Adventure riding is different to trail riding. If you are heading across the world to take on your very first big adventure, then what you take is going to be significantly different to what you take on the local trails. As an adventure newbie, you might well be wondering what are the basic things you are going to need.
First off, adventure trips with Ride Expeditions take a massive amount of the inconvenience and unpredictability out of motorcycle expeditions. You don’t need to worry about packing up your stuff into a tiny bag on the back of your bike every day because our support truck transports all your luggage from each night’s destination. So whether we are staying in a yurt in a remote village or a hotel with a pool in a bustling town, your clean clothes and essentials will be there waiting for you.
Similarly, whereas on a normal trail ride back home you’d take all your tools and spares in your Trail riding toolkit, our guides and support riders will be carrying all those essentials with them, and what they can’t carry is in the support truck. This means that the things you need to take on the bike with you each day are entirely different to a solo trip into the unknown.
As a first outing into the relative unknown, this is the way to do it as it takes an enormous weight off your shoulders. OK so a few years down the line you might decide to make all the plans yourself as a bona fide adventurer and set off on your own, but take your time – there’s a lot of world out there and plenty of time to explore it …
OK so lets start with the basics, what are the rules for packing and what are the things you need to take with you for your first adventure.
Rule #1 Travel Light
OK, so many of us on the Ride Expeditions team – especially Julian – have a difficulty with the first rule. The tendency to pack for every eventuality is hard to resist, but believe us, if every member of your tour packs enough kit to go six months in every climate from desert to arctic and every occasion from dinner ball to surfing, the truck is going to struggle under the weight!
The watchword here is taking what you will need, not what you think you might want. If the weather can vary a certain amount – as in out Himalayan Heights tour, rely on multiple thin layers rather than take bulky thick jumpers and hoodies. Base layers that keep you cool in the heat and warm in the cold are a great investment – we use Knox and Alpinestars Take enough underwear as nothing will crimp your day as quick as dirty pants, but make sure what you take is relatively new and fits well – we don’t want bunching back there …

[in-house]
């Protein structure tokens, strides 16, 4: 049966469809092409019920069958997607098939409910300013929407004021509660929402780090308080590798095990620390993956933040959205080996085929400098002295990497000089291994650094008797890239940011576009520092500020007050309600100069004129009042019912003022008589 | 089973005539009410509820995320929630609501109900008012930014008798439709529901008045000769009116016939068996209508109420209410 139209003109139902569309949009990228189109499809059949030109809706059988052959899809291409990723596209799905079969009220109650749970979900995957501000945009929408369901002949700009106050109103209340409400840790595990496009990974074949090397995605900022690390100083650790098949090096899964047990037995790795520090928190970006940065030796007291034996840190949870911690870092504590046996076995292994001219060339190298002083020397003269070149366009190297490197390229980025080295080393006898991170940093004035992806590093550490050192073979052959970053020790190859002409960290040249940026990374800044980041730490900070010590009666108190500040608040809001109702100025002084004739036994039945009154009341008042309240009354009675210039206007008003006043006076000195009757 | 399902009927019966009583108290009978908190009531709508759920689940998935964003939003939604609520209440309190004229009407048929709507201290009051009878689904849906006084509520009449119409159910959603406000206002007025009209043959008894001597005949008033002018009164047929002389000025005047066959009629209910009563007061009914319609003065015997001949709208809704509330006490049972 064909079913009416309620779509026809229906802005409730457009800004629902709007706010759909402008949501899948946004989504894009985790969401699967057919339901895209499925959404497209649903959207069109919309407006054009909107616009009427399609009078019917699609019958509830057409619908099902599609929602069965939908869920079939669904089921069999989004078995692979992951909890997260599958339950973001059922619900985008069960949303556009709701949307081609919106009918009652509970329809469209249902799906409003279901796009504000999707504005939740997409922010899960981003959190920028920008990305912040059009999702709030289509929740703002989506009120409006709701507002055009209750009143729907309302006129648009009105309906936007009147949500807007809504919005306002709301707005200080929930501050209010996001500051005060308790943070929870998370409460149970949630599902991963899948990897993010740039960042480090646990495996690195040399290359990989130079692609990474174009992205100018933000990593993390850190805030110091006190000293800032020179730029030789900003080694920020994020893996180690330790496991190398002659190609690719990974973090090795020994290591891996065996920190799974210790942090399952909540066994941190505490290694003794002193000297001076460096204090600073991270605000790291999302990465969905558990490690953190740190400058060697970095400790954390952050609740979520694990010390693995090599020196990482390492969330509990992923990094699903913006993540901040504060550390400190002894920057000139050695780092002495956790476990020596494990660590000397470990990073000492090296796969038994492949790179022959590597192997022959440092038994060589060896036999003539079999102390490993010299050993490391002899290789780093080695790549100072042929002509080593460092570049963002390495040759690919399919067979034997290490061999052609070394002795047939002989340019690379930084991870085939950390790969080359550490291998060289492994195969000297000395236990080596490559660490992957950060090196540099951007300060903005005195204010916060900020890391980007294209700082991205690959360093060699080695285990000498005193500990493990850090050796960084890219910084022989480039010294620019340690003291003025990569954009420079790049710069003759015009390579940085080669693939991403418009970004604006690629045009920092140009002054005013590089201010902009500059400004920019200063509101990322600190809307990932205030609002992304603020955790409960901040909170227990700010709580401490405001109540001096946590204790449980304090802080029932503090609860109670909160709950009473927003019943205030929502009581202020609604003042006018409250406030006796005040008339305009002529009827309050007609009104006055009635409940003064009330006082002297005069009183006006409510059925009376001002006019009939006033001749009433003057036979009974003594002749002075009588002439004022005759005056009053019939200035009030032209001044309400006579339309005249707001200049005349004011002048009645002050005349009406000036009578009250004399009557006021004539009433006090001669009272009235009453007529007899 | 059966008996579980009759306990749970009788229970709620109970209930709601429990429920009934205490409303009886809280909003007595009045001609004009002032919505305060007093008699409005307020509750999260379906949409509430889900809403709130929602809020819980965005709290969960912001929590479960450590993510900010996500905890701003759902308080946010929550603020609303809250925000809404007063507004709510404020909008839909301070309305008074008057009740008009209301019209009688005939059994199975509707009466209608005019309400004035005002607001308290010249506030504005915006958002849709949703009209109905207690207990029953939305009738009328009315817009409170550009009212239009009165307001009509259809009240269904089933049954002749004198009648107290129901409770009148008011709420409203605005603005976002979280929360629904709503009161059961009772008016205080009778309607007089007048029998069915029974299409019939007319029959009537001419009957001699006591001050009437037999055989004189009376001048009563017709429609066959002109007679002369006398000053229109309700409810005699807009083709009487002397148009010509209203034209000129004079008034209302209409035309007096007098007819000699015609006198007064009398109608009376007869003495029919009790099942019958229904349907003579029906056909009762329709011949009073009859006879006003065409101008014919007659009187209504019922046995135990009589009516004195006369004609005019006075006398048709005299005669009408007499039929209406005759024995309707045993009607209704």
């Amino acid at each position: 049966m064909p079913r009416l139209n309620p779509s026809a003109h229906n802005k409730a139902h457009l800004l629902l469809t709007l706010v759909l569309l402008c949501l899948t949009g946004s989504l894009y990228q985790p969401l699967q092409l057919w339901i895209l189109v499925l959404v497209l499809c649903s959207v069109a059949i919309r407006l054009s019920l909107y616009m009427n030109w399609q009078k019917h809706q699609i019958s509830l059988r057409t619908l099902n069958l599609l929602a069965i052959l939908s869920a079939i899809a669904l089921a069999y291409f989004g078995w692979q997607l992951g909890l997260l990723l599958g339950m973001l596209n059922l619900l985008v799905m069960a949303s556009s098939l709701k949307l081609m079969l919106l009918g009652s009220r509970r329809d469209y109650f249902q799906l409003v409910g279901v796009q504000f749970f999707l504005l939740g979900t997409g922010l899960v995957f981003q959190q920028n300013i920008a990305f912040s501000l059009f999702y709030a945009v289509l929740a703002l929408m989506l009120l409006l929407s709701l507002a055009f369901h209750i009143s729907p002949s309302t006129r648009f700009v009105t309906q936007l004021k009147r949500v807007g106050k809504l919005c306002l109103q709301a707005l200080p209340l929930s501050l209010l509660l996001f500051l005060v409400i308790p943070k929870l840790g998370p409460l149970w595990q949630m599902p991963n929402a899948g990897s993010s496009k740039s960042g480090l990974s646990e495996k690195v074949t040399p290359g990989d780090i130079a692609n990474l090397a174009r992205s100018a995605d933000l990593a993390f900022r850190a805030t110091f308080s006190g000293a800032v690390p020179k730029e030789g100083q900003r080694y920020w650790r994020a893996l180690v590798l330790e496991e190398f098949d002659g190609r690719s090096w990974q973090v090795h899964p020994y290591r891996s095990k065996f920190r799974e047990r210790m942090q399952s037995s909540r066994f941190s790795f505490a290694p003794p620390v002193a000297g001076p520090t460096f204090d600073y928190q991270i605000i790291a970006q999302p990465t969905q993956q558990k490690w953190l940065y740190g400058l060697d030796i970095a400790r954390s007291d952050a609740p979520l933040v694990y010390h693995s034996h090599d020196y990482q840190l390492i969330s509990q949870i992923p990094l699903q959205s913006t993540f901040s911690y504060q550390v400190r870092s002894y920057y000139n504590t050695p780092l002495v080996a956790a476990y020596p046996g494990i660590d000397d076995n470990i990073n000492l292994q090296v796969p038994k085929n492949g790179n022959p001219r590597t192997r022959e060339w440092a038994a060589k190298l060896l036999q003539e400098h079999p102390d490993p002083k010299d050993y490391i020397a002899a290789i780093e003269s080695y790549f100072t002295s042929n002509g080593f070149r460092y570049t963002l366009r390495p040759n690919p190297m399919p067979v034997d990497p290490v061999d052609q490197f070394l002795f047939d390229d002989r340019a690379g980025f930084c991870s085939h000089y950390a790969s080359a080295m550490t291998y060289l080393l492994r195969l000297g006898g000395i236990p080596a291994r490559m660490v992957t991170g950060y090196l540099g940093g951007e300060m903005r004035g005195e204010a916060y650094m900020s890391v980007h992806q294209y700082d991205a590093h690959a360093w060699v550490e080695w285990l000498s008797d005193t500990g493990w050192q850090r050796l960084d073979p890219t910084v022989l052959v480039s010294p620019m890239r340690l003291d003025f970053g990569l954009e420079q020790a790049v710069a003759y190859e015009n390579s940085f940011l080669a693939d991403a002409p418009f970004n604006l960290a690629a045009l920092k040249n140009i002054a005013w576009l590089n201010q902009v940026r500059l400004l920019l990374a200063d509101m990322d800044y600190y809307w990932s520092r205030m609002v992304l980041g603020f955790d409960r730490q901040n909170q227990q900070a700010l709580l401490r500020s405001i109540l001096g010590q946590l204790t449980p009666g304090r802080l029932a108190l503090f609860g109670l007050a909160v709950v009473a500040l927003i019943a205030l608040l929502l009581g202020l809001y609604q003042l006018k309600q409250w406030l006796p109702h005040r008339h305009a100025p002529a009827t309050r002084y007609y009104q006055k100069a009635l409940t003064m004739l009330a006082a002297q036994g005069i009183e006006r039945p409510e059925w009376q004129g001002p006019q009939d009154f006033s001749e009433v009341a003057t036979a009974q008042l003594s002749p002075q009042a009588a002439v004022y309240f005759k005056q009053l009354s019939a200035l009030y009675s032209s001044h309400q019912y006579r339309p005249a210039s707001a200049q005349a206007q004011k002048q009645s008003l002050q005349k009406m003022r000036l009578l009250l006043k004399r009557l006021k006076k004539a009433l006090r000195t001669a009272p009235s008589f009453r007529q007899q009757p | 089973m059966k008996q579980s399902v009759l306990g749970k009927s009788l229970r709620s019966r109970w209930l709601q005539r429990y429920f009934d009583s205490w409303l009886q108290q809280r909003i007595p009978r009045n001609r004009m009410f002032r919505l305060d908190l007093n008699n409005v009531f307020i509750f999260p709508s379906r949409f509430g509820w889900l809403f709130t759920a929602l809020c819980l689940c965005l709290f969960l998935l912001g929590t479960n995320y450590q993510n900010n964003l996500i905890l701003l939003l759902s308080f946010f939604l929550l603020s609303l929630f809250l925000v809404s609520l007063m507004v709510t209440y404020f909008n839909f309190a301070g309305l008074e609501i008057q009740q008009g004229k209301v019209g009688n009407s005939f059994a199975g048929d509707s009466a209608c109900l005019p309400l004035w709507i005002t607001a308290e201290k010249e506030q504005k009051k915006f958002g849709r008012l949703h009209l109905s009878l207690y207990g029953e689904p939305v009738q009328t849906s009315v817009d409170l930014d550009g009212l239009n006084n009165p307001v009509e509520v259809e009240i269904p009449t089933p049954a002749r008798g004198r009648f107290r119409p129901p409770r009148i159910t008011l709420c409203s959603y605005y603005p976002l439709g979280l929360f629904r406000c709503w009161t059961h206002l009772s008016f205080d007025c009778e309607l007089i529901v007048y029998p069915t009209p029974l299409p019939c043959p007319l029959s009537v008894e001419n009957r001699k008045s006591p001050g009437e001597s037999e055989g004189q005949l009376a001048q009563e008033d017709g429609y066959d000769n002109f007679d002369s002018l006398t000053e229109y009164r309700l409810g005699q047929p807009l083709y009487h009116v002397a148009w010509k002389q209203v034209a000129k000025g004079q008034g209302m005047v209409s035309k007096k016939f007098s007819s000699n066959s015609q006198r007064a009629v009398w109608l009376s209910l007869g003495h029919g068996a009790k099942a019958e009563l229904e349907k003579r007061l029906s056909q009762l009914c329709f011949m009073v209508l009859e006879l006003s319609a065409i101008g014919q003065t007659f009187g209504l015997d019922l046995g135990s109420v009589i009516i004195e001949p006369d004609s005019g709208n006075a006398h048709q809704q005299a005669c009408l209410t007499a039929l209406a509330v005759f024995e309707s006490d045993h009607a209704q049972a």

There will be opportunities to get laundry done during the trip so enough clothes for about 3 days will see you through.
Rule #2 Test your backpack
As we’ll be taking you luggage, which type of bag or suitcase you bring is fairly unimportant, but do try and make it strong enough to contain all your stuff and not burst open on Day 2 …
But when it comes to your riding backpack – be more selective. Don’t buy the cheapest from the Poundshop – it will not last. Also don’t buy an enormous pack as if you are hiking across the Andes. We use the Kreiga backpack as it’s strong, well made and big enough with the option to add on additional capacity. Whatever you chose, make sure it can take a bladder pack of up to 3 litres and make sure you have ridden with it a number of times to check it is comfortable and does not rub.
Rule #3 Paperwork, paperwork, paperwork
Make sure that you have all your paperwork in your hand luggage, with copies in your hold luggage. This will give you a physical back up and ensure if your luggage is delayed you can still function. As a third back up, we always scan essential documents and email them to ourselves so that we can access them anywhere in the world. Oh and don’t forget to tell you bank where you are going to stop them blocking your ATM card as soon as you use it on the other side of the world!
If you’ve ordered an e-visa, then bring a hard copy with you, but if you are getting one on arrival, then have two passport photos with you.
For your passport, it’s best if it has at least six months to run before it expires. If not – change it now!
Back / Hydration pack
Where we go riding, you can’t just stop for an iced Frappuccino or a skinny Latte. Our tours travel into the remote areas of the world, and at times the riding can be pretty physical so you are going to need isotonic drinks with you to prevent dehydration. We recommend a capacity of three litres to last you the day, and this needs to be accessible through a drink tube and bite valve. We will pass places that we can refill the backpacks, but on this one we recommend carrying enough at all times. You can carry powdered energy drink mix or tablets to add to bottled water to replace carbs and salts.